Shailesh Shirali takes you to a wonderful tale of Pythagoren triples one more time.

An octagon is constructed within a square by joining each vertex of the square to the midpoints of the two sides remote from that vertex. Eight line segments are thus drawn within the square, creating an octagon (shown shaded). The following two questions had been posed: (i) Is the octagon regular? (ii) What is the ratio of the area of the octagon to that of the square?

Let your learners figure out the questions and solutions to the worksheet that covers squares, cubes and their roots.

1.   Make a question on square root by using following information.

a.   196 sq ft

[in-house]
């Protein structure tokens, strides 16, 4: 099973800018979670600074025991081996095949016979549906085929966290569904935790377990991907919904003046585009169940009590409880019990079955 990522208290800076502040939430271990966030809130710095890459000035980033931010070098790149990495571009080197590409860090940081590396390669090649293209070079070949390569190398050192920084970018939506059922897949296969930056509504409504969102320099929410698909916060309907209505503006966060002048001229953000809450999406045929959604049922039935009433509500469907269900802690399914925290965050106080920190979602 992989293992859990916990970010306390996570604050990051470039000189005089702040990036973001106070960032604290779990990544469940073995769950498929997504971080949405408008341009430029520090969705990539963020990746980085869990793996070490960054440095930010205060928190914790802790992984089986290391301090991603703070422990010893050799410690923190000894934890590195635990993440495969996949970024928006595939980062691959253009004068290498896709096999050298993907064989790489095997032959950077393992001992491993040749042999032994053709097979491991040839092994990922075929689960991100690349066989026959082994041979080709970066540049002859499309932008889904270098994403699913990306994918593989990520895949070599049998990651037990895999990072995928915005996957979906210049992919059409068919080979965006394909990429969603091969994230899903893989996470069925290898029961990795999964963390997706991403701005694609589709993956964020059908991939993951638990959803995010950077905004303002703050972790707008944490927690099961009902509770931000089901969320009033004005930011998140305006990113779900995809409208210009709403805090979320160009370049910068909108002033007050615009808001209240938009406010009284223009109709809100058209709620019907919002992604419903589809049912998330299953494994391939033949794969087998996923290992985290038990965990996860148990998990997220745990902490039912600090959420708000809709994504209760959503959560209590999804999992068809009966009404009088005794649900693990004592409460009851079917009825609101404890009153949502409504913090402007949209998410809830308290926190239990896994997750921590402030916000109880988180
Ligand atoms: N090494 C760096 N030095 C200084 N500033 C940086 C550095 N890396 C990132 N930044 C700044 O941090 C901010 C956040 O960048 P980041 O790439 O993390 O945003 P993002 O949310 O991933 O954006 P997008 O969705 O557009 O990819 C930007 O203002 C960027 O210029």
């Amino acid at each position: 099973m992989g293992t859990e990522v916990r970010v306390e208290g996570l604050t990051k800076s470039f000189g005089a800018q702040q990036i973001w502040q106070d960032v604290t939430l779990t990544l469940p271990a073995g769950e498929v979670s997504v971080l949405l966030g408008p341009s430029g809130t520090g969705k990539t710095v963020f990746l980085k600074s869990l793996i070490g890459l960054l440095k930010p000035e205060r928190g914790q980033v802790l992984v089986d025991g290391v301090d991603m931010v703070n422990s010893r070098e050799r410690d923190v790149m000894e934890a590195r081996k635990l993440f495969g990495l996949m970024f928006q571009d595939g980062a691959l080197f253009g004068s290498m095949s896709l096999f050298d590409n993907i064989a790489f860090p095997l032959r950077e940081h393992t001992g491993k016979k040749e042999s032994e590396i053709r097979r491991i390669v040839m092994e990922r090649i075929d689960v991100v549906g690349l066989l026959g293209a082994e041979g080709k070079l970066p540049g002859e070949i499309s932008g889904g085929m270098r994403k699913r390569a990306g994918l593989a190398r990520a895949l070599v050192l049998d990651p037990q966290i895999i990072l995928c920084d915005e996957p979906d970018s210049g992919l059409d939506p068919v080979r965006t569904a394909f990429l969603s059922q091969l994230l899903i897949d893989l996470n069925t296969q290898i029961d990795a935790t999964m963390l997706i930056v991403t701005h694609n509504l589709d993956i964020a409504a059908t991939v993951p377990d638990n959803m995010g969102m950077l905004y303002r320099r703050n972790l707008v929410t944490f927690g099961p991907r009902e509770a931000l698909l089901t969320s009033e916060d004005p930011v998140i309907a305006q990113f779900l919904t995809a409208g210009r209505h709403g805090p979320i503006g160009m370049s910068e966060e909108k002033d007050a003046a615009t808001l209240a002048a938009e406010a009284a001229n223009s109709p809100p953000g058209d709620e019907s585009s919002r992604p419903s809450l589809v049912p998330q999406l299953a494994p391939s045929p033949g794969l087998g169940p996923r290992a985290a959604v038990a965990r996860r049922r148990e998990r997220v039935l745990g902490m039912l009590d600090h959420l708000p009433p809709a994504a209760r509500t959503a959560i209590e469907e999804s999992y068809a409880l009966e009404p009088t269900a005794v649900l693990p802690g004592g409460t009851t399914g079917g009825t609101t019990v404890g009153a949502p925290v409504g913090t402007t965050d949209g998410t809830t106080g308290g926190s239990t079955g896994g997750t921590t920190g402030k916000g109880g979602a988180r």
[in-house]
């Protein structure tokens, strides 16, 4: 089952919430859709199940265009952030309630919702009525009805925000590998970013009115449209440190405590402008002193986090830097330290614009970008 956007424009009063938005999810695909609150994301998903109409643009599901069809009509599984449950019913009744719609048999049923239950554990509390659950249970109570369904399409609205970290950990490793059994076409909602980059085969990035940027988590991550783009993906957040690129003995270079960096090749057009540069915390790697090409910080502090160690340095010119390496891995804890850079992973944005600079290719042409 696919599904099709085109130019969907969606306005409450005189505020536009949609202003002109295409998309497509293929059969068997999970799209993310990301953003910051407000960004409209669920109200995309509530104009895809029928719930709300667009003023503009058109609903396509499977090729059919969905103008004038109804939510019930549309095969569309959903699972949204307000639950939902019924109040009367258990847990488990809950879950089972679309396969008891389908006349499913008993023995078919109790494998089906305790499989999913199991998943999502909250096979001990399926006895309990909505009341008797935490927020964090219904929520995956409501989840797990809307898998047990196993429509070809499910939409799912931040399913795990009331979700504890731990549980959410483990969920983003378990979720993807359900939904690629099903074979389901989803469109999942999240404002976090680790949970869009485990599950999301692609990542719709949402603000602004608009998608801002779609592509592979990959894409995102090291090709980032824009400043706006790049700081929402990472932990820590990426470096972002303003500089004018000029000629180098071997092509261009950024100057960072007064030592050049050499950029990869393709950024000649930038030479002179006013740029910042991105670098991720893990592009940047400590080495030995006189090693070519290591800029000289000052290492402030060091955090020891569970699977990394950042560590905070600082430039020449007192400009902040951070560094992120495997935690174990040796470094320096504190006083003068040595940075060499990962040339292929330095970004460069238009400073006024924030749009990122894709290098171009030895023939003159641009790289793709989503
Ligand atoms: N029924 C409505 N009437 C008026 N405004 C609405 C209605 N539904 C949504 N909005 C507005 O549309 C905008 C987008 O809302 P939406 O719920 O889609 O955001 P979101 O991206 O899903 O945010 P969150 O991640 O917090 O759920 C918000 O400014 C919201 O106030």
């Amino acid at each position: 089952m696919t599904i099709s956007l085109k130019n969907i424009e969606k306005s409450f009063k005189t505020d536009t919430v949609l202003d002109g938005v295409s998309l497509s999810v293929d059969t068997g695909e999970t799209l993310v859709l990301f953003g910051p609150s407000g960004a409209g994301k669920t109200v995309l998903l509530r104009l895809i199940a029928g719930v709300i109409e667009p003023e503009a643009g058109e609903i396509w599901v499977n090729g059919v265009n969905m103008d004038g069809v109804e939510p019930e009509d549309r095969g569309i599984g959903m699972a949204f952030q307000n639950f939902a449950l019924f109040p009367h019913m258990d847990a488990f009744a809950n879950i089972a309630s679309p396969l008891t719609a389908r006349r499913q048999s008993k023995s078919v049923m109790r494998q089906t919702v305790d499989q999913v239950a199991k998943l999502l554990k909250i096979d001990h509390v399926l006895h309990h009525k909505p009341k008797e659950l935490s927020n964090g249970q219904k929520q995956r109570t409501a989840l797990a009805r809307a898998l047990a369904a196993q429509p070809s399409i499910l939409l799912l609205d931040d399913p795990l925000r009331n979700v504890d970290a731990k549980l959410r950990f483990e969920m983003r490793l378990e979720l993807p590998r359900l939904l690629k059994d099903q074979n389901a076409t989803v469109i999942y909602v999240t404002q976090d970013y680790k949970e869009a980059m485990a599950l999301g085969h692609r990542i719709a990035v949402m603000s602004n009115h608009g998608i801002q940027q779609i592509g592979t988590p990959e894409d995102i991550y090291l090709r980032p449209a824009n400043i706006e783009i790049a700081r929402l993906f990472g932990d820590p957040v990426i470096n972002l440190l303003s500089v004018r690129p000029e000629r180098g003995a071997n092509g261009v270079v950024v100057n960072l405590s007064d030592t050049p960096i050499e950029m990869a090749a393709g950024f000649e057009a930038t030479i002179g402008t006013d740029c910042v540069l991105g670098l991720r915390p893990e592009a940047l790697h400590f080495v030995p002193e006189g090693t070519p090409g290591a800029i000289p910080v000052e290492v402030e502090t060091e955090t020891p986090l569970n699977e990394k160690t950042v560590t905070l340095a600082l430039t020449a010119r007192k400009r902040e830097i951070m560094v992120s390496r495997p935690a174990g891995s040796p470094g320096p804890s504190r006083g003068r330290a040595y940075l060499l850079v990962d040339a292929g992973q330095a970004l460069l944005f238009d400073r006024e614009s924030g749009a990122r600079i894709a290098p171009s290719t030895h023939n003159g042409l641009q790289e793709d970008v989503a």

You have blown and burst a balloon. Have you ever made a bench out of them? Check this activity from Arvind Gupta and have fun.

In this article, we offer a second proof of the triangle-in-a-triangle theorem, using the principles of similarity geometry. Then, using vectors, we prove a result which is a generalisation of that theorem.

Use GeoGebra to check when will a rectangle have maximum area when it is inscribed in a triangle. 

In this article we examine how to prove a result obtained after careful GeoGebra experimentation. It was featured in the March 2015 issue of At Right Angles, in the ‘Tech Space’ section.

Find the area marked x.

This continues the ‘Proof’ column begun earlier. In this ‘episode’ we study some results from geometry related to the theme of concurrence.

Let your students arrive at the sum of a pentagon's internal angles themselves, by folding paper into a pentagon. 

Watch this simple video to see how it's done.

Here are some related resources on Teachers of India:


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